Obama’s NSA Reform: Foreigners Get Protections, Too

by Peter Spiro

From the third paragraph of President Obama’s implementation of surveillance reforms (Presidential Policy Directive/PPD-28).

[O]ur signals intelligence activities must take into account that all persons should be treated with dignity and respect, regardless of their nationality or wherever they might reside, and that all persons have legitimate privacy interests in the handling of their personal information.

The primary operative provision of the directive, section 2, adopts limitations on bulk surveillance data that “are intended to protect the privacy and civil liberties of all persons, whatever their nationality and regardless of where they might reside.” Likewise for section 4 and the safeguarding of personal information. (Protections for non-citizens are much more prominent in the operative instrument than in Obama’s Justice Department speech today, which unsurprisingly played to domestic politics more than international sensitivities, though it is there, too.) 

So Obama bought into a key Review Group recommendation. Whether or not one thinks the overall policy will suffice to rein in the NSA (a mixed verdict, at best), the fact that it applies to citizens and non-citizens alike strikes me as a pretty big deal – can’t think of an obvious precedent. As the biggest player on the global landscape, it will certainly contribute to the crystallization of an international right to privacy.

It also reduces the importance of the Supreme Court’s 1990 ruling in Verdugo-Urquidez, which found non-US citizens outside the United States to enjoy no Fourth Amendment rights (and which no doubt supplied the key legal authority for NSA programs aimed at foreigners). That doctrine becomes less consequential as the net supplied by other sources of law rises below rights located in the Constitution. The absence of constitutional rights no longer translates into no rights. This is another front on which sovereigntist victories in the Supreme Court will be hollowed out over the long run by forces beyond its control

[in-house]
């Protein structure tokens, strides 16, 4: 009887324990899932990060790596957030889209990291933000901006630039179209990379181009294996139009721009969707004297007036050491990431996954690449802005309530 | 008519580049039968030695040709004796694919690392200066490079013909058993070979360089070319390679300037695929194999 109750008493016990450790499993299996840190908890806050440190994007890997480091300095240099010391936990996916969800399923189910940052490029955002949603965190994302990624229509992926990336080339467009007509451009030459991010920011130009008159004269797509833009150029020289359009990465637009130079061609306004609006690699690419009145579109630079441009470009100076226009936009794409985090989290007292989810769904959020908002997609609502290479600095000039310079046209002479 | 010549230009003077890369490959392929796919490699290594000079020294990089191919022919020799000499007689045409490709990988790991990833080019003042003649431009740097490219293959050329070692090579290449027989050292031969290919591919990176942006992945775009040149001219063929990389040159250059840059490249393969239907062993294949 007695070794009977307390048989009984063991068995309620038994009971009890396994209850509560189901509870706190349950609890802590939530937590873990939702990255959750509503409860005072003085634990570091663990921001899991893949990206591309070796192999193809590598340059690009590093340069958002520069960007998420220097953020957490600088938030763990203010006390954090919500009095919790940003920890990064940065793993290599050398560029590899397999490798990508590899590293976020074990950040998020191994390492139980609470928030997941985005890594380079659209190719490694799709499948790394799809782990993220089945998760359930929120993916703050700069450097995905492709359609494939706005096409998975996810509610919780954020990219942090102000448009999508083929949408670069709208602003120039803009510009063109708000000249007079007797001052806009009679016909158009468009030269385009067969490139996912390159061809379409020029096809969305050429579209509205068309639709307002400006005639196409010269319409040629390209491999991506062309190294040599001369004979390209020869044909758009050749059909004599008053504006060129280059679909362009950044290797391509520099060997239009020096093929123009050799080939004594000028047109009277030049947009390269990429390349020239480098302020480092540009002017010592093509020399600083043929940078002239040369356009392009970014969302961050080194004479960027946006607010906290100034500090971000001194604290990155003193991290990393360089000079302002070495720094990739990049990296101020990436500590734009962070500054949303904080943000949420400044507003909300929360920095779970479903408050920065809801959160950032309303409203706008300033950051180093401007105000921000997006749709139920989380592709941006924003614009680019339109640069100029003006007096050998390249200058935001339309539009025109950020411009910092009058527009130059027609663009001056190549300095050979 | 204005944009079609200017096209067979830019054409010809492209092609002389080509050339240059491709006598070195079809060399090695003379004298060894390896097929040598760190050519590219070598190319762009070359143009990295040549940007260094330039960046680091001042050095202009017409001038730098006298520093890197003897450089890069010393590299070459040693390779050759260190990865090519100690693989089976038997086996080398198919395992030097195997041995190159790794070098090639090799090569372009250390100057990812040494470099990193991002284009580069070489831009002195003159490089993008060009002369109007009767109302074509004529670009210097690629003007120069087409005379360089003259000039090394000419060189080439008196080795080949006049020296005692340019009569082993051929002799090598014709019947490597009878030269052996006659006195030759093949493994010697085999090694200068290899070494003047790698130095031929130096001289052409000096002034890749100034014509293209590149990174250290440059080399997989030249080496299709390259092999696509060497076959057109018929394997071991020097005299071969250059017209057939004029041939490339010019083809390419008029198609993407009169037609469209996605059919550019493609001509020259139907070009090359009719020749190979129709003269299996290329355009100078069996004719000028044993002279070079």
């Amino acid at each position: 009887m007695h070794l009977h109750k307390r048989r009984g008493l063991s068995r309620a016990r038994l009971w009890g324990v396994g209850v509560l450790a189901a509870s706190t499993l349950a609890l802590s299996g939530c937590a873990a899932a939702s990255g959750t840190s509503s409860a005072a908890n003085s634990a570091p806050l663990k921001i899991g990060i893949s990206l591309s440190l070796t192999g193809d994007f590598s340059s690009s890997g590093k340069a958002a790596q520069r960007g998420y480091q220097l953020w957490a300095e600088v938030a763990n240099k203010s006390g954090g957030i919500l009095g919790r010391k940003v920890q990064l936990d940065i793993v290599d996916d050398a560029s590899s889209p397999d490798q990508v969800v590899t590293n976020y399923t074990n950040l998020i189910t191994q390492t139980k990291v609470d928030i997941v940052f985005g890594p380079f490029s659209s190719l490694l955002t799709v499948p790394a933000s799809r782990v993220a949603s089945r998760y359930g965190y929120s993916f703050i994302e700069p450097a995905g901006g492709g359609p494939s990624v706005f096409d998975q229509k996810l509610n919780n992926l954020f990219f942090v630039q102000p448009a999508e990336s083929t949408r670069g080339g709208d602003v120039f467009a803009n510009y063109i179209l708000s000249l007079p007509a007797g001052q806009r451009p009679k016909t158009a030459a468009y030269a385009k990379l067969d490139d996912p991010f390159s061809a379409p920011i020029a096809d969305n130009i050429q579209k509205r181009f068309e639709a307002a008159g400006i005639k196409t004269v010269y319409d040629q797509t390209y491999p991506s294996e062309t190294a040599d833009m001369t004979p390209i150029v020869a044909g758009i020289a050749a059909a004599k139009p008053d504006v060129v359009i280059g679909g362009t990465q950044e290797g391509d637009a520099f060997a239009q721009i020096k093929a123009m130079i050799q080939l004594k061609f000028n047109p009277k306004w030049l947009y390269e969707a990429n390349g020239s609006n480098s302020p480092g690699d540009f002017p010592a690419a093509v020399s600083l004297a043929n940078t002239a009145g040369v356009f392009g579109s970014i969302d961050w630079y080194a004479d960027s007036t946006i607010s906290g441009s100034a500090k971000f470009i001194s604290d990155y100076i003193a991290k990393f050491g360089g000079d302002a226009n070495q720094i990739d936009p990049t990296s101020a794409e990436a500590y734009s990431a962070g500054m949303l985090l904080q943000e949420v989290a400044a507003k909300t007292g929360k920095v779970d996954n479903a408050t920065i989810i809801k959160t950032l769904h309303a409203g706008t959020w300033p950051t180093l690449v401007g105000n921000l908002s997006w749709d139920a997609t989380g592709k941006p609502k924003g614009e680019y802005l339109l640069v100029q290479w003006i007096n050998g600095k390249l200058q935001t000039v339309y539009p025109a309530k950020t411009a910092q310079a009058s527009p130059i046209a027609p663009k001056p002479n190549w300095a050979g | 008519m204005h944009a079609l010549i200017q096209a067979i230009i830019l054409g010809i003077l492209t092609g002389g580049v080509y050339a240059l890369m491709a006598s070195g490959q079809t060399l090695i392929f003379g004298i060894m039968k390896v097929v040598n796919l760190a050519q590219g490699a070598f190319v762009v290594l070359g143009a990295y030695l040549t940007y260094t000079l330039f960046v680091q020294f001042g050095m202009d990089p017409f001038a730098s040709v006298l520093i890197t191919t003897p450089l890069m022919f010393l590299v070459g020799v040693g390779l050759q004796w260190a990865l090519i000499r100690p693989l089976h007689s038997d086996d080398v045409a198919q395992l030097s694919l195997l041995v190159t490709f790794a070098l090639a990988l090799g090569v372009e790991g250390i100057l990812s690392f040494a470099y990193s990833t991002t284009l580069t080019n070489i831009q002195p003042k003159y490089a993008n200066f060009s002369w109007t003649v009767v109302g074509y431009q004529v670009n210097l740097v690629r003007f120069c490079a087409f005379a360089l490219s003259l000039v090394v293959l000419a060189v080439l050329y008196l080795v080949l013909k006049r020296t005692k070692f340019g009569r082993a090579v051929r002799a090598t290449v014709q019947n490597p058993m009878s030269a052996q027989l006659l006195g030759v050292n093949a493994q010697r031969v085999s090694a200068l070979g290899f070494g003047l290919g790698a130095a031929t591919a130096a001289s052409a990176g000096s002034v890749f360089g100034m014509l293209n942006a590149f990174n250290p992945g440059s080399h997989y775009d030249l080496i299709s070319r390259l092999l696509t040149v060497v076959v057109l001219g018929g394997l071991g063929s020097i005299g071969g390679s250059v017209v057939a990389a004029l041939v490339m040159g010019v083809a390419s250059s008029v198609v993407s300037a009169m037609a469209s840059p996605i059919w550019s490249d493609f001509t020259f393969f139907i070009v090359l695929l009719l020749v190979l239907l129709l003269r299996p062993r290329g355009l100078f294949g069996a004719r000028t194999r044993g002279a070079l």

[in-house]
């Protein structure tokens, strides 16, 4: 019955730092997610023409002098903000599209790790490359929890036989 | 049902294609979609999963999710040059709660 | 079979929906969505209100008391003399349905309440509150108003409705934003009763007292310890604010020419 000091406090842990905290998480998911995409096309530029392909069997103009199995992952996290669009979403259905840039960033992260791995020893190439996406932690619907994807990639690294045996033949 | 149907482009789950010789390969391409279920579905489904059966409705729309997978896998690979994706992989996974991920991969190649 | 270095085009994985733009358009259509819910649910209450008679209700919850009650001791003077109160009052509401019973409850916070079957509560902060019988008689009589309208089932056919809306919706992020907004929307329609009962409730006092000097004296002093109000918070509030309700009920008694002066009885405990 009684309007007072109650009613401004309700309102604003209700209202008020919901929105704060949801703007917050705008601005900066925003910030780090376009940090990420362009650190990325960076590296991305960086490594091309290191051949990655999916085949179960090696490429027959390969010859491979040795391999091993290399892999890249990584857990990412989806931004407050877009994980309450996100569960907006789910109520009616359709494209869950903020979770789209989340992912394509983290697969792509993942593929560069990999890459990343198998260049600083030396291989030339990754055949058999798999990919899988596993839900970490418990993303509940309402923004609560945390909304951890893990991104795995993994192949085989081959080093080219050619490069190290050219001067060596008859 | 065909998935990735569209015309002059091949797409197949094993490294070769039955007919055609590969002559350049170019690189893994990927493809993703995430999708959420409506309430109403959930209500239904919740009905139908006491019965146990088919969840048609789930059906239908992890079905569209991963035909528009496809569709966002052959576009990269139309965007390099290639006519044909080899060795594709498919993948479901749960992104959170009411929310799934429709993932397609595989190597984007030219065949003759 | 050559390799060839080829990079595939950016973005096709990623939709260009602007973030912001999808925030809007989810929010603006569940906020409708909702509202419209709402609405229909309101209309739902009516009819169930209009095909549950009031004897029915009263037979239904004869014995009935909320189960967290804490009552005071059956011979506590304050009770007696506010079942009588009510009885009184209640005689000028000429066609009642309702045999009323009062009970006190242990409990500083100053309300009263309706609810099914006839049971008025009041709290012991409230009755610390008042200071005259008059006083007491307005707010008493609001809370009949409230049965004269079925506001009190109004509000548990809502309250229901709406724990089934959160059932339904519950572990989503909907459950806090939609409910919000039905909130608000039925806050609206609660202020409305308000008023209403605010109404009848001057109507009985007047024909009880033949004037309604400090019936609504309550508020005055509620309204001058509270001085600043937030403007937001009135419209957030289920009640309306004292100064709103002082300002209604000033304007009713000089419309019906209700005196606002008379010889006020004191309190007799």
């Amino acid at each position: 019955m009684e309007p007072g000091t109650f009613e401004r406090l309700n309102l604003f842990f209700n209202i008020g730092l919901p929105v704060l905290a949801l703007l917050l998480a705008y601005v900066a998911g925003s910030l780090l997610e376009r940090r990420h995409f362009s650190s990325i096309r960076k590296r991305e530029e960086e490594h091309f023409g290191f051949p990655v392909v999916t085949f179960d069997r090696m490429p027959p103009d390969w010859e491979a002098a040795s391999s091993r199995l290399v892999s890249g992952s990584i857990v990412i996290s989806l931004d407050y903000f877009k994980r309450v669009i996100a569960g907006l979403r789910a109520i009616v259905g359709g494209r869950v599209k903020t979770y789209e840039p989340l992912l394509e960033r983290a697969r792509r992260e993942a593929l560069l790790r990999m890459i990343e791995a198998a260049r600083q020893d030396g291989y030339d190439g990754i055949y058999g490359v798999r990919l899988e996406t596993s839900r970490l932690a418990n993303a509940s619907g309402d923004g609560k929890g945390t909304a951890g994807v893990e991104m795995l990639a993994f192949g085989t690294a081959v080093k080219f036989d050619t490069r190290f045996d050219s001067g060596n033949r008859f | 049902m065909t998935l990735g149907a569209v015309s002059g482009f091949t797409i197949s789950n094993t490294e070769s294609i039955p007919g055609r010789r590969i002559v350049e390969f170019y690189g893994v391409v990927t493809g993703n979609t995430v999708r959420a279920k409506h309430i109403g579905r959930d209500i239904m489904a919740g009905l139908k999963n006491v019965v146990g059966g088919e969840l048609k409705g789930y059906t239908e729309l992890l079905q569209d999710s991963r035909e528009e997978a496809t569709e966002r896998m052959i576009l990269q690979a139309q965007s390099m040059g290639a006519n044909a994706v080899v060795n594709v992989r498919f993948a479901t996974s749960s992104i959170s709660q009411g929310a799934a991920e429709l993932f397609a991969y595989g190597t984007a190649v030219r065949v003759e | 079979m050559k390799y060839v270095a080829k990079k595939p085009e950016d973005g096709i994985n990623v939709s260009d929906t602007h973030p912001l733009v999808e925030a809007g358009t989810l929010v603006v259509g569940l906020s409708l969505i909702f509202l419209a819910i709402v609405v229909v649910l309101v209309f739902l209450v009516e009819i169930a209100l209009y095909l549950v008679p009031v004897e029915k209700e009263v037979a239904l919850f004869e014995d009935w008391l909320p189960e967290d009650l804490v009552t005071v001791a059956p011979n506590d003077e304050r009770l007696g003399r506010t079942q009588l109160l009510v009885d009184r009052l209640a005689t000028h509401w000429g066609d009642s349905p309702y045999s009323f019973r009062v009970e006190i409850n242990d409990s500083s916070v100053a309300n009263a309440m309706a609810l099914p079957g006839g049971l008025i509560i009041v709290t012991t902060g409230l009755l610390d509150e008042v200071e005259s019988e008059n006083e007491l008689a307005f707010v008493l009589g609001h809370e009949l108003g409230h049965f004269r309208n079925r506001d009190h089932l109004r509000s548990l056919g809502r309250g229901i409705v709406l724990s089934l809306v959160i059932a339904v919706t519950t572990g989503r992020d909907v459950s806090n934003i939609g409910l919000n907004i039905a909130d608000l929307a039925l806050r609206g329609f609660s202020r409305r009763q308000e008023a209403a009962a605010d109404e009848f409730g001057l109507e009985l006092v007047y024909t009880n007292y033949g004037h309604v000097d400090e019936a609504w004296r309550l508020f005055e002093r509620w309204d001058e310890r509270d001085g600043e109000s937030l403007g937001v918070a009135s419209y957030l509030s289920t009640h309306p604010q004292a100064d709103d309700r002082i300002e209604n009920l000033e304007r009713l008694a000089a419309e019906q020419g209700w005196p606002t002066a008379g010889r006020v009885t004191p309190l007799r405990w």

5 Responses

  1. We  will spy on foreigners just like we did before, only now we will do it with dignity and respect.

  2. The word “treated” is an interesting word in connection with treatment of people abroad, as opposed to communications and data.  Moreover, the ICCPR only applies abroad re: persons in the actual “power or effective control” of the U.S., not their communications or data. And note that the NSA program has not been abandoned, basically only limited in certain ways.  There may or may not be interesting changes in relevant international law — will the PRC agree? the UK? Germany? Australia? Canada? the Russian Mob?

  3. and note the qualifiers: “take into account,” “legitimate,” “personal,” “appropriate,” etc.
    Section 2: “The United States must consequently collect signals intelligence in bulk in certain circumstances….” 

  4. Jordan, 

    See the Heyns report, however, which argues that ‘any positive action by a State, on its own territory or that of another State, must be carried out in compliance with its human rights obligations under all applicable rules of international law.’
    This follows recognition that drones  ‘enable a State to perform targeted killing without exercising effective control over territory and without having the individual in custody.’ In so many words, the Heyns report argues that the United States cannot escape the purview of human rights law (the ICCPR included) by arguing that the jurisdictional scope of the treaties do not capture drone strikes. The same could be said for overseas surveillance.
    Of course, the Heyns report is hardly the last word on the subject, but there is a big push for the extra-territorial application of human rights. Whether that makes or breaks the human rights regime is so far unsettled, but it is a development that can hardly go ignored.

  5. Thanks Tyler.  I am aware of the interconnect (between surveillance and self-defense targeting issues) but you are the first other person to mention it as far as I know.  I have written that human rights law clearly is generally universal (contrary to the Bush-Cheney Admin.), but the next question becomes who has a protectable human right outside the territory of a state (or occupied territory, its vessels, etc.) and, according the HR Comm. under he ICCPR and the CAT Comm. under the CAT, the answer is: those who are within the actual “power or effective control” of the state. See http://ssrn.com/abstract=1520717 and http://ssrn.com/abstract=1718548
    The information will  be in the power or control of the U.S., but not most persons who are abroad.

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